New CDC- funded study finds success in preventing CRE – the “nightmare bacteria”

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Researchers from the Chicago Antimicrobial Resistance and Infection Prevention Epicenter (C-PIE) were able to reduce colonization and infection of Klebsiella pneumoniae carbapenemase‐producing Enterobacteriaceae (KPC CRE) at four long‐term acute care hospitals using a bundled approach of prevention strategies.

Healthcare‐associated infections due to antibiotic‐resistant bacteria result in greater risk of death and higher costs.  In 2013, the Centers for Disease Control and Prevention (CDC) declared carbapenem‐resistant Enterobacteriaceae an immediate public health threat requiring urgent and aggressive action.  Klebsiella pneumoniae carbapenemase‐producing Enterobacteriaceae (KPC) are the most common carbapenem‐resistant Enterobacteriaceae worldwide.  The C-PIE study was planned as a quality improvement project to prevent CRE colonization and infection in long‐term acute care hospitals (LTACHs) in metropolitan Chicago, Illinois, USA. Four of 7 LTACHs in the region were invited and agreed to participate in the project.  Klebsiella pneumoniae carbapenemase‐producing Enterobacteriaceae are an increasing threat to healthcare institutions. Long‐term acute care hospitals have especially high prevalence of KPC.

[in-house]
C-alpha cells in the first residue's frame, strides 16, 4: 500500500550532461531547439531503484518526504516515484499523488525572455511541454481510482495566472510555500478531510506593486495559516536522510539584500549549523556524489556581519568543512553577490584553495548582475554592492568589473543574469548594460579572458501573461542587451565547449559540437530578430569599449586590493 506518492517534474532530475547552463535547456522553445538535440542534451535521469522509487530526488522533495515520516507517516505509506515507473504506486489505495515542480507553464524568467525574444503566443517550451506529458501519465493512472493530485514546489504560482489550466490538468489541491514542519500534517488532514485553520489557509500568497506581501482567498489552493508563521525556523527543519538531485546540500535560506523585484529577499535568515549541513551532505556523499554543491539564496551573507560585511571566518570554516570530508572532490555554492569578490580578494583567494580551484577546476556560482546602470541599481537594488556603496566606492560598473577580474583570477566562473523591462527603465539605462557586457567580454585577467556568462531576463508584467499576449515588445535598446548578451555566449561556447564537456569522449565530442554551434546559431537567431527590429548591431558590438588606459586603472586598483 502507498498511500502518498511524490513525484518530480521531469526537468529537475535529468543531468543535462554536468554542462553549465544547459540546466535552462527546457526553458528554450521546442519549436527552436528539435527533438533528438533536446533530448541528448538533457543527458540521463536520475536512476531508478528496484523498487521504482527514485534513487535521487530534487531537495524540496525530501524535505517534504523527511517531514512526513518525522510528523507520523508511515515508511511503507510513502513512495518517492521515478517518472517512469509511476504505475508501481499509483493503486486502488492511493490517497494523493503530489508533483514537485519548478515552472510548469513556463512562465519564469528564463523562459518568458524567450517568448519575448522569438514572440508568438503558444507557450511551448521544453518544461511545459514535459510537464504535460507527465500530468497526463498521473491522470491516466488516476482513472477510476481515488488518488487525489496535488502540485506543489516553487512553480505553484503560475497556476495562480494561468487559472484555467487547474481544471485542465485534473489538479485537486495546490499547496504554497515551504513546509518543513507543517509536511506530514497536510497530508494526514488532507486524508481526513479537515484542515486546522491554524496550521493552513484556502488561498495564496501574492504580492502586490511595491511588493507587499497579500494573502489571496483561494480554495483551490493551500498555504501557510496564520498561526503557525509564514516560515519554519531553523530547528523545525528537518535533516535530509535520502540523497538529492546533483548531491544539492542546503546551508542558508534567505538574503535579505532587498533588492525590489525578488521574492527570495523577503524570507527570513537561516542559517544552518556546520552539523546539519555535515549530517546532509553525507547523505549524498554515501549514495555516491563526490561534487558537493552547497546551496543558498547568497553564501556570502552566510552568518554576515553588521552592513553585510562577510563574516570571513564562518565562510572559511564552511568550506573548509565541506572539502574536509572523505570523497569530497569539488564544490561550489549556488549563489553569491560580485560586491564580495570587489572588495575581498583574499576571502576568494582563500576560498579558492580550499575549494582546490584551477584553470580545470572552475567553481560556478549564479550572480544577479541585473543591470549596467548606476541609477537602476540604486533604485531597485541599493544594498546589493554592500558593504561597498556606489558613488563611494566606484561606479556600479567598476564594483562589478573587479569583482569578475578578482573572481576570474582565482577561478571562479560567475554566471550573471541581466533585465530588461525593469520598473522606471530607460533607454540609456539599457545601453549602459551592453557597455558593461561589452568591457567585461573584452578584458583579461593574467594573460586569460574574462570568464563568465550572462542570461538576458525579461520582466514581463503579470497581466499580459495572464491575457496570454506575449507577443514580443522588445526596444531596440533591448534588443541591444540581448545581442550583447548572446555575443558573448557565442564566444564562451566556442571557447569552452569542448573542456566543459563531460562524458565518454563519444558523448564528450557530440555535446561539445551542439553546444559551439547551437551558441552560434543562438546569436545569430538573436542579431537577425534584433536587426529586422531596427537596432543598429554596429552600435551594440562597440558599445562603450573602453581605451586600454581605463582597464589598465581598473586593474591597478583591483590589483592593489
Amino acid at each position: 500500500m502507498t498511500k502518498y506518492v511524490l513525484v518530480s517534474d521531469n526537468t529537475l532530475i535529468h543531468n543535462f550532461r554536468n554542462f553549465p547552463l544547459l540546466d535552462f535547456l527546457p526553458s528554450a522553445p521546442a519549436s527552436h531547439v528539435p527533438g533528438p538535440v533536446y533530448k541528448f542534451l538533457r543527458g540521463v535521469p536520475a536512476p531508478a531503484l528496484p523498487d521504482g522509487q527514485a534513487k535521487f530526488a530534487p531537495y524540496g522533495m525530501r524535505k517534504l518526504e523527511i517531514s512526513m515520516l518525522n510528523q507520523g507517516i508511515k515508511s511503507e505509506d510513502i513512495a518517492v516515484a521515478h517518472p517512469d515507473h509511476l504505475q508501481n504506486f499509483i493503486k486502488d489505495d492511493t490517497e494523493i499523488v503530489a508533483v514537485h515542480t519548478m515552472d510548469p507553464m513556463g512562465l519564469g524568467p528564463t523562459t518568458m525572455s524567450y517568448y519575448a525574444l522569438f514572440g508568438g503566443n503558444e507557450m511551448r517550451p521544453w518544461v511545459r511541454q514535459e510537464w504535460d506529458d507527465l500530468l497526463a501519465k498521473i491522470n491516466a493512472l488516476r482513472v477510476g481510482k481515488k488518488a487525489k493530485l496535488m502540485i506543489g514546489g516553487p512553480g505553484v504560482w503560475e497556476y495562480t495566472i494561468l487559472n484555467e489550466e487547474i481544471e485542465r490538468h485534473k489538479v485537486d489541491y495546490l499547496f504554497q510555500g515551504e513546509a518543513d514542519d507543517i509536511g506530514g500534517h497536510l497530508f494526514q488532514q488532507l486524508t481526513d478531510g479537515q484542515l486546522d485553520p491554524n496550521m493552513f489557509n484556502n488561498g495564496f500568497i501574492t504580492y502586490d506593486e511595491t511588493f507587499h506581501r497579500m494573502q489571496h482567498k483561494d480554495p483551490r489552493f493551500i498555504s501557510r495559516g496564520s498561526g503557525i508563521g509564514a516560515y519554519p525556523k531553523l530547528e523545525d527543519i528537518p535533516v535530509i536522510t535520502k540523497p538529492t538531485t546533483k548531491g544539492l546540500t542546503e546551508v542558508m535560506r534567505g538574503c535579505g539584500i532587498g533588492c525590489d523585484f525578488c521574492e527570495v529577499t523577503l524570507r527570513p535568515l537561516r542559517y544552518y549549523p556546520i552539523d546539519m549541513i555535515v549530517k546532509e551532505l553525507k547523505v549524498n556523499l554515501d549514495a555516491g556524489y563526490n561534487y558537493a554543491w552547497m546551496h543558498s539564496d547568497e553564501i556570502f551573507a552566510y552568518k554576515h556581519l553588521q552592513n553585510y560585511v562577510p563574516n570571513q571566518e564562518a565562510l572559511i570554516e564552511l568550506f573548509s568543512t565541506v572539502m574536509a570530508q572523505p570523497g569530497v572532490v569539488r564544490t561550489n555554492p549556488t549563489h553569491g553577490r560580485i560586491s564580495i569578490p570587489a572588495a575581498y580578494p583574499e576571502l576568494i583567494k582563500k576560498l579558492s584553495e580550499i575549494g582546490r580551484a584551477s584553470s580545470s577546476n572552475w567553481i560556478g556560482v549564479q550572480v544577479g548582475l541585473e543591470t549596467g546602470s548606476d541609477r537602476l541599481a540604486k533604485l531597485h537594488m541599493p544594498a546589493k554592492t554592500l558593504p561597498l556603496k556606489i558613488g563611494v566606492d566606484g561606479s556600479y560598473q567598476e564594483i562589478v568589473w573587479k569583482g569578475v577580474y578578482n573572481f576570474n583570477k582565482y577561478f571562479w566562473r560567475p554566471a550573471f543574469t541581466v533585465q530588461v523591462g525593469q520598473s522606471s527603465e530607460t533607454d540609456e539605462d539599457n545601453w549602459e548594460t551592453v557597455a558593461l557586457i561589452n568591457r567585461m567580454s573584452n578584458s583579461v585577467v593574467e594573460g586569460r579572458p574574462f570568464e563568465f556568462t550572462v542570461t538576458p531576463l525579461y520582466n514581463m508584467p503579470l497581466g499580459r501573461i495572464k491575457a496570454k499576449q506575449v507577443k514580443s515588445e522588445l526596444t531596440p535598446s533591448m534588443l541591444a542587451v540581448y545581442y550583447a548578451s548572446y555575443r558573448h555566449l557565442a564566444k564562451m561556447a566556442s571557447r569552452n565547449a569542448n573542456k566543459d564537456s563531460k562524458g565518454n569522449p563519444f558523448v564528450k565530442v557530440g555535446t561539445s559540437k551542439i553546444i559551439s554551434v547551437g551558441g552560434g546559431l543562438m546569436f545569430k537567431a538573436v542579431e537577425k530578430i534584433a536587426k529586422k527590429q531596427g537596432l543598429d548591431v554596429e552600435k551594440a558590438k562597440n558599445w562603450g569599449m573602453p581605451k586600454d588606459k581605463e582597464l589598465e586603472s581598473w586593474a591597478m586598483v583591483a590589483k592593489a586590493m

Read the study in Clinical Infectious Diseases here: http://cid.oxfordjournals.org/cgi/reprint/ciu1173?ijkey=tTKDbp6XNhnCBY3&keytype=ref.

CDC microbiologist demonstrates the modified Hodge test 
CDC microbiologist demonstrates the
modified Hodge test, which is used to
identify antibiotic resistance in
bacteria known as Enterobacteriaceae.
Bacteria that are resistant to
carbapenems, considered
“last resort” antibiotics, produce a
distinctive clover-leaf shape.

Learn more about carbapenem-resistant Enterobacteriaceae (CRE) in healthcare settings here: http://www.cdc.gov/HAI/organisms/cre/index.html